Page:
The granddaddy of property tax revolts is now underway in North Dakota.
The North Dakota group, Empower the Taxpayer writes "On June 12, 2012, the voters of North Dakota will have the opportunity to make North Dakota truly 'Legendary', as the first to pass a state constitutional amendment that will abolish the property tax, prioritize spending by the legislature, and finally give local governments something they never had: true local control over spending."
Public unions and proponents of big government are now involved in a major wave of fearmongering because North Dakota counties get about 60 percent of their revenue from property tax.
If the amendment passes, school districts will simply have to get funding from another source, or cut budgets.
Support Grows For Abolishing Property Taxes
Minnesota Public Radio discussed the setup in North Dakota in an article last November called Support grows for abolishing property tax in ND
Many Minnesota residents expect a bigger bill when their property tax statements arrive this month. But across the border, North Dakota residents are considering a proposal to make the state the first in the nation to abolish property taxes.
Supporters gathered more than 28,000 signatures to put that question on the ballot next June.
Backers of the measure say there's plenty of revenue to go around without property taxes. But local government officials say eliminating property tax would create chaos.
In the north central North Dakota small town of Carrington, population 2065, Mayor Don Frye wonders if businesses will build in his city if the snow isn't plowed, or the sewers don't work.
Those are just scare tactics, says Charles Tuttle. He's one of the organizers behind a measure to abolish property taxes.
Eliminating property taxes would put more than $800 million back in the pockets of property owners, stimulate the economy and create thousands of jobs, Tuttle said, referencing the study [Eliminating Property Taxes in North Dakota] from a Massachusetts free-market think tank.
County governments across Michigan are keeping a close eye on Lansing as lawmakers zero in on the possible repeal of the personal property tax.
Personal property tax in Michigan is paid by businesses on property not permanently affixed to land, such as furniture, tools and computers. Michigan counties’ reliance on personal property tax has increased in recent years as revenue from other sources has plummeted. The state is one of 43 that implement some form of a personal property tax.
Michigan Gov. Rick Snyder’s (R) tax reform plan calls for eliminating personal property taxes. To ease the impact, alternatives have been rumored — including the state’s taking over court costs. These costs represent one of the largest expenditures for counties in Michigan. Snyder favors a “revenue-neutral” elimination of the tax, but hasn’t announced any proposal to replace the tax with another funding source.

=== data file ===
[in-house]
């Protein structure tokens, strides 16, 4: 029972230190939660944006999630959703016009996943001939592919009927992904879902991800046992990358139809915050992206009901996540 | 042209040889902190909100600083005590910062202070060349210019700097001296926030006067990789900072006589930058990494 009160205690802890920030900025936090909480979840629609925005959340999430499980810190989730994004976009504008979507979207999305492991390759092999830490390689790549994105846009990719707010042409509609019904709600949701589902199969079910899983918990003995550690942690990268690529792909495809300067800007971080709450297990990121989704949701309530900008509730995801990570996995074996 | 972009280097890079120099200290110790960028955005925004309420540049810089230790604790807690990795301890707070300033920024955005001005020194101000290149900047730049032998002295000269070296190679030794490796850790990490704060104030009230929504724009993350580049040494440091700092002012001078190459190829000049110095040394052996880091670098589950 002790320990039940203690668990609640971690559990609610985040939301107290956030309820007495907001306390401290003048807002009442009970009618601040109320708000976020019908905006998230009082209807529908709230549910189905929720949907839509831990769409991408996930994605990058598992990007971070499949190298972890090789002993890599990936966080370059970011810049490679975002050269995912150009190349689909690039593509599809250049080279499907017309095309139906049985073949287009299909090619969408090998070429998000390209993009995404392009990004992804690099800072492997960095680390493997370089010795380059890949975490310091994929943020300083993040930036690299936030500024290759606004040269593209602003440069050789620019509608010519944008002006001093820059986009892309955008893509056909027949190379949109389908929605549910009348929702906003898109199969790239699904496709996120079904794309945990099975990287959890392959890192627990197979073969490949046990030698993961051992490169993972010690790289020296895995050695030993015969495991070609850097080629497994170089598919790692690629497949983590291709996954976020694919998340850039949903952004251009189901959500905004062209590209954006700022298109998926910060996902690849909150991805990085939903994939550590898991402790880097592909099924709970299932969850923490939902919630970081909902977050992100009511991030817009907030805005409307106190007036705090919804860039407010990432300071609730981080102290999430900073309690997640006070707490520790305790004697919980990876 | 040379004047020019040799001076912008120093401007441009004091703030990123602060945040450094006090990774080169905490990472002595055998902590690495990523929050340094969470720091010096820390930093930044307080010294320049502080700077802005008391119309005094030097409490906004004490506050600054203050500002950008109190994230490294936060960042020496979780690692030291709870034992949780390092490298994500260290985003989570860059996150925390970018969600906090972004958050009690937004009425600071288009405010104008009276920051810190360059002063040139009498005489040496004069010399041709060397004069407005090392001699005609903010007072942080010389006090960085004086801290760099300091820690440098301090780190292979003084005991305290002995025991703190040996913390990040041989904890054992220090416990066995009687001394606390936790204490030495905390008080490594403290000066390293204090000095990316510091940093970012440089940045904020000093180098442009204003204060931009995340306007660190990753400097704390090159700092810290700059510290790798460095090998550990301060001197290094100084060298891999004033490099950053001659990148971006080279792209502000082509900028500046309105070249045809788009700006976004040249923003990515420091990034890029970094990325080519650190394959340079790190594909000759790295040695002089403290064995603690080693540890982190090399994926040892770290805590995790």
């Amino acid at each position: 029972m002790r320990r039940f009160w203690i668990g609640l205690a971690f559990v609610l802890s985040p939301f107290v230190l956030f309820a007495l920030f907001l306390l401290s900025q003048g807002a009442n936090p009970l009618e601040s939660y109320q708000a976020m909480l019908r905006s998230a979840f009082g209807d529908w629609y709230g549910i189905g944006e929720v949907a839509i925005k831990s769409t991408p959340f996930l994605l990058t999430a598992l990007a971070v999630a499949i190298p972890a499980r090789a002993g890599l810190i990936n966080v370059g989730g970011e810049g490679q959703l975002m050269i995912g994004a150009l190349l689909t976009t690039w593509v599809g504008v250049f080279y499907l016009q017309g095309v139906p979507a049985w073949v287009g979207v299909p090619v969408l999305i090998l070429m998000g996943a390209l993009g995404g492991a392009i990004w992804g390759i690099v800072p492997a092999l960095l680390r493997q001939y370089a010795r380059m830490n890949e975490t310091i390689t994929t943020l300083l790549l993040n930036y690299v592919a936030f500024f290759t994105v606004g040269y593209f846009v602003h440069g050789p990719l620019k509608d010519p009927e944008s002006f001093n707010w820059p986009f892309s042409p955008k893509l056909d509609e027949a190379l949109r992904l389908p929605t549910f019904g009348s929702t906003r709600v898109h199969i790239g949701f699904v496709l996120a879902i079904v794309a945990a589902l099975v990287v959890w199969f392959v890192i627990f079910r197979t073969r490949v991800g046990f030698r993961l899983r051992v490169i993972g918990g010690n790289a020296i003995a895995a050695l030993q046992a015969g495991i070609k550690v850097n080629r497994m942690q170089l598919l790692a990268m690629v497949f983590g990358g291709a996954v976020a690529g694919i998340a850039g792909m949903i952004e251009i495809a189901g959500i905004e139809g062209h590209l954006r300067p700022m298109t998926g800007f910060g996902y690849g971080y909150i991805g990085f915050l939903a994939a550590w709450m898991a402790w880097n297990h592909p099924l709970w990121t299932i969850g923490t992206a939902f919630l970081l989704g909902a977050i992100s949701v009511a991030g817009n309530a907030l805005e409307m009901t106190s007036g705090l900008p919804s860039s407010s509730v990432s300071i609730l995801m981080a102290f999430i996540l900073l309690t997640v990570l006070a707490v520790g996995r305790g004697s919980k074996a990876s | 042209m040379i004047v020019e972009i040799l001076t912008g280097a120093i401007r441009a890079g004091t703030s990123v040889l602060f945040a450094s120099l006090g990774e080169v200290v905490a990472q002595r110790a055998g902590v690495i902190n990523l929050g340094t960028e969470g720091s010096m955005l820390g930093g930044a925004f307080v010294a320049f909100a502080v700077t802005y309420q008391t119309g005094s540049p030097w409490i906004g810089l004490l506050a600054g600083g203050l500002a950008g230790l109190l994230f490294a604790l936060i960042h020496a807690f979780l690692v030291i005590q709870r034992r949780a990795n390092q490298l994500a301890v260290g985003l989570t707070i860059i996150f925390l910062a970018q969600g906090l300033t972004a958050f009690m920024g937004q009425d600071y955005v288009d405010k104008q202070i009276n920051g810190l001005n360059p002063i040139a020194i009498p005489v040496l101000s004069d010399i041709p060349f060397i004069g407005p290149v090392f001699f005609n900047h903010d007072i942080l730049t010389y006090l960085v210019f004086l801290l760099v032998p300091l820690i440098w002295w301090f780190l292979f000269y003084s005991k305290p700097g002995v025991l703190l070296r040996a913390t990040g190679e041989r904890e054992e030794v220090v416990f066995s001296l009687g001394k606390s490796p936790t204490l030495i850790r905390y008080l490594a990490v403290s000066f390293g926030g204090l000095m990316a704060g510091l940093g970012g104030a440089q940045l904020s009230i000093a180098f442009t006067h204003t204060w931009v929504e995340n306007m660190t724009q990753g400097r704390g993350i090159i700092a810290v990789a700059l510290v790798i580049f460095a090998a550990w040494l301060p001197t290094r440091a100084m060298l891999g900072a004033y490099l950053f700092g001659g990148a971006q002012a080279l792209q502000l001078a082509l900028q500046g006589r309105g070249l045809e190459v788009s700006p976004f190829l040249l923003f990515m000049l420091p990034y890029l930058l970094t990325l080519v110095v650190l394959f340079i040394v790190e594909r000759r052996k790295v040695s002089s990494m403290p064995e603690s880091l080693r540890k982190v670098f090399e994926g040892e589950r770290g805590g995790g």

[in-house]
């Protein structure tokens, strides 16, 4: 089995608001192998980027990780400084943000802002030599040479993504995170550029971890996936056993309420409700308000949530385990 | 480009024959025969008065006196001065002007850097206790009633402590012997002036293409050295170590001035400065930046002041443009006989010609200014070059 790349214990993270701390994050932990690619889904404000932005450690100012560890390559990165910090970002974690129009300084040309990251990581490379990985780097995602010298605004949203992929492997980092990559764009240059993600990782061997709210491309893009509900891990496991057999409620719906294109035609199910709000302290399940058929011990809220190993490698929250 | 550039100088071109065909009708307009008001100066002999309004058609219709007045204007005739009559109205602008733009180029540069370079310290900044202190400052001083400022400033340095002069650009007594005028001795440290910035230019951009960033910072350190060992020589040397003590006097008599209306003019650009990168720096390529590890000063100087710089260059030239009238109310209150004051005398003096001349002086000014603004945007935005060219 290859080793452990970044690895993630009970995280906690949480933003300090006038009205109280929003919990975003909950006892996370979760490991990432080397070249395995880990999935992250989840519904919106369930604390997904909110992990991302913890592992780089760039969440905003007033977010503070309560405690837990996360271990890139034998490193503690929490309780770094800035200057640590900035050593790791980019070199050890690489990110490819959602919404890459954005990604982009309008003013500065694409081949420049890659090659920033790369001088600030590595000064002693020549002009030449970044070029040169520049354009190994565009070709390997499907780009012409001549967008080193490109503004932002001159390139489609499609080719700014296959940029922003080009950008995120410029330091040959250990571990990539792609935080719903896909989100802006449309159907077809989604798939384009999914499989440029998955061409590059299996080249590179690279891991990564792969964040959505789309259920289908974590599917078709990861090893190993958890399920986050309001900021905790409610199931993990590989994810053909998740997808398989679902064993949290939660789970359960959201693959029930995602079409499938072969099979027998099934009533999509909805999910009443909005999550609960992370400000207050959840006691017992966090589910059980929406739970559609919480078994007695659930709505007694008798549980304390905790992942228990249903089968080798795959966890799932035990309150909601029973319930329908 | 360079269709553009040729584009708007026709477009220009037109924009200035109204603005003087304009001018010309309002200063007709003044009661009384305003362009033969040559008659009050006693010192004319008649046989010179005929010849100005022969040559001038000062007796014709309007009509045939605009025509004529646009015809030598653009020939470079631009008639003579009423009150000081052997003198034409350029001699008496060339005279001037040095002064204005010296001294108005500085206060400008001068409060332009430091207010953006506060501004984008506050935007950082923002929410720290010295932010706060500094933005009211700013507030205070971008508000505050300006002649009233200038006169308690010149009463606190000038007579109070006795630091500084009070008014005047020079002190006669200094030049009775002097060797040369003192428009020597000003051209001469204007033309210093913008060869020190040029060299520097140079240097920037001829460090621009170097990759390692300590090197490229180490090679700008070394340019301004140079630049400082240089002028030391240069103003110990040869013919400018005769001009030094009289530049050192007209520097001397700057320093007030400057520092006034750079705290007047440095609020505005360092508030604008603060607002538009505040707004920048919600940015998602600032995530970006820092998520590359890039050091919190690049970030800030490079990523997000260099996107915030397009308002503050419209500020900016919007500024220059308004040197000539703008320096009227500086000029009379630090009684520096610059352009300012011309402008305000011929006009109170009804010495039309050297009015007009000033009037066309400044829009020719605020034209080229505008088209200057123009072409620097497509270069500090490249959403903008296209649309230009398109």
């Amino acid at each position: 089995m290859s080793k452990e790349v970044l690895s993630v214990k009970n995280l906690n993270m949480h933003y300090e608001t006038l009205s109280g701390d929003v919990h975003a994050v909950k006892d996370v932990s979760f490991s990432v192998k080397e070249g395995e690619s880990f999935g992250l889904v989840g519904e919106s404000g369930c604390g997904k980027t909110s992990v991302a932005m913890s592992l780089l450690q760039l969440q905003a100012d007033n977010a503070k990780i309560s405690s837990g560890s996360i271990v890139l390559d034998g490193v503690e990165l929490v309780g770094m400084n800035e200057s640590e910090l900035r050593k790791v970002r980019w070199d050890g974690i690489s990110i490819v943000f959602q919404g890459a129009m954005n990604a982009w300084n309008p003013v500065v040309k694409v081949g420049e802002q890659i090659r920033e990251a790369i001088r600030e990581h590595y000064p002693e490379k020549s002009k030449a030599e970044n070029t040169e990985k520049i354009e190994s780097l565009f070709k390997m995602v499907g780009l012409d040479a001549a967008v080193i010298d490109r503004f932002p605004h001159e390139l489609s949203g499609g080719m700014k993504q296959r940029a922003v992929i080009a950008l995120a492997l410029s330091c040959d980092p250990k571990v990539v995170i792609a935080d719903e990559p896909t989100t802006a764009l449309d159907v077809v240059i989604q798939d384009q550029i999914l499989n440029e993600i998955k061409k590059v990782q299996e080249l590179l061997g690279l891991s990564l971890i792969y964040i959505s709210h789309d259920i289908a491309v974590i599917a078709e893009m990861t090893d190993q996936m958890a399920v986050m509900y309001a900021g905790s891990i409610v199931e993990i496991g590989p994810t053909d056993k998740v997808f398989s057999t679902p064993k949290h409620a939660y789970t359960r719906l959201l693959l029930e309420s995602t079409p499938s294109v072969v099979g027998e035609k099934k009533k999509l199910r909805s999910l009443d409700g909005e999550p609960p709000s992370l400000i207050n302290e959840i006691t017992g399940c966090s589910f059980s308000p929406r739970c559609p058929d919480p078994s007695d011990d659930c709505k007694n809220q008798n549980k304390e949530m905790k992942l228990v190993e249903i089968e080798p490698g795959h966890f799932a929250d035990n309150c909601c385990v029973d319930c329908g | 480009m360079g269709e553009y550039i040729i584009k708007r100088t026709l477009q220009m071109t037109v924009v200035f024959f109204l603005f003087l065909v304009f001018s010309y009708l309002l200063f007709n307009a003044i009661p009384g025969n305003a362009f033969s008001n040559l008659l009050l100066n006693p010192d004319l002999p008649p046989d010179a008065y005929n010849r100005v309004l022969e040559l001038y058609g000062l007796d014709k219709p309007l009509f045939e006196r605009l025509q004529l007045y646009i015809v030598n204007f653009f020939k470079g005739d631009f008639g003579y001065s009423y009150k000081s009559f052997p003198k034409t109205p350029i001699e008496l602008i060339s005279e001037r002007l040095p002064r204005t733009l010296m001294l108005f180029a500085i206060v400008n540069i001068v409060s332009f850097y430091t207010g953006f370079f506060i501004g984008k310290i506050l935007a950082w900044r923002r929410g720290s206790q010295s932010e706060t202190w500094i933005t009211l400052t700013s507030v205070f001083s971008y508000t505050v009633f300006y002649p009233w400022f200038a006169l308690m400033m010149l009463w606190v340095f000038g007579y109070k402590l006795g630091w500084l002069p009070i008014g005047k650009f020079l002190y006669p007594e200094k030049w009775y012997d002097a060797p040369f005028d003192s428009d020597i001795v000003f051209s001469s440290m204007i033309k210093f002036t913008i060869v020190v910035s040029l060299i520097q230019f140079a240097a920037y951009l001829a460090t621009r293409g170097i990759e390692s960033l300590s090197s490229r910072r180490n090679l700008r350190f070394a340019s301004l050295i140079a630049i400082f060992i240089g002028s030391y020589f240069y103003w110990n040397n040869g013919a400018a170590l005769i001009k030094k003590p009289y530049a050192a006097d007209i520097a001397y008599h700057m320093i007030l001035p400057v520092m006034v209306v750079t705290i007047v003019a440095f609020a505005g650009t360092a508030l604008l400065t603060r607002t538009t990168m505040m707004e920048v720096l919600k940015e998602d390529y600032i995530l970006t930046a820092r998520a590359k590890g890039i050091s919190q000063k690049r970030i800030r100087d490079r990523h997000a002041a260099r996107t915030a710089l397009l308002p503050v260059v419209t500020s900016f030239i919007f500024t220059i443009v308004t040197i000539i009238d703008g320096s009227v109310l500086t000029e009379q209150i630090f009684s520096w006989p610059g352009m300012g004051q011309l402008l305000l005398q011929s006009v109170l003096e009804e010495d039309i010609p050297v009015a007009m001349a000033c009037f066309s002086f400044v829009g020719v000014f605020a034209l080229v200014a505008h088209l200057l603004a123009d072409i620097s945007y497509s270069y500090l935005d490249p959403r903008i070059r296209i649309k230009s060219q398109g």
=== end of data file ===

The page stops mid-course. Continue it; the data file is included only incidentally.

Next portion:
Michigan is not the only state considering a possible repeal of the personal property tax. A constitutional amendment is being proposed by a citizen petition to abolish the North Dakota personal property tax. The measure will appear on the June 2012 election ballot. Illinois and Missouri are also looking into repealing their personal property taxes, but no legislation has been put forward.
Saint Paul – (March 22, 2012) – The Minnesota House of Representatives today approved the Tax Relief and Job Creation Act by a vote of 72-62.
The Tax Relief and Job Creation Act freezes the statewide tax on business property for one year and phases out the statewide tax on business property over 12 years beginning in 2014. It also excludes 70 percent of the first $150,000 of value for all business property in 2013, benefitting small businesses throughout the state especially those in Greater Minnesota.
“Minnesota’s business property tax rate ranks among the highest in the United States. Our property tax relief package helps create a stronger, competitive business climate by freezing the statewide business property tax rate for one year and phasing out this burdensome regressive tax to allow for more investment in products, services and employees,” said Rep. Greg Davids (R-Preston), chief author of the bill.
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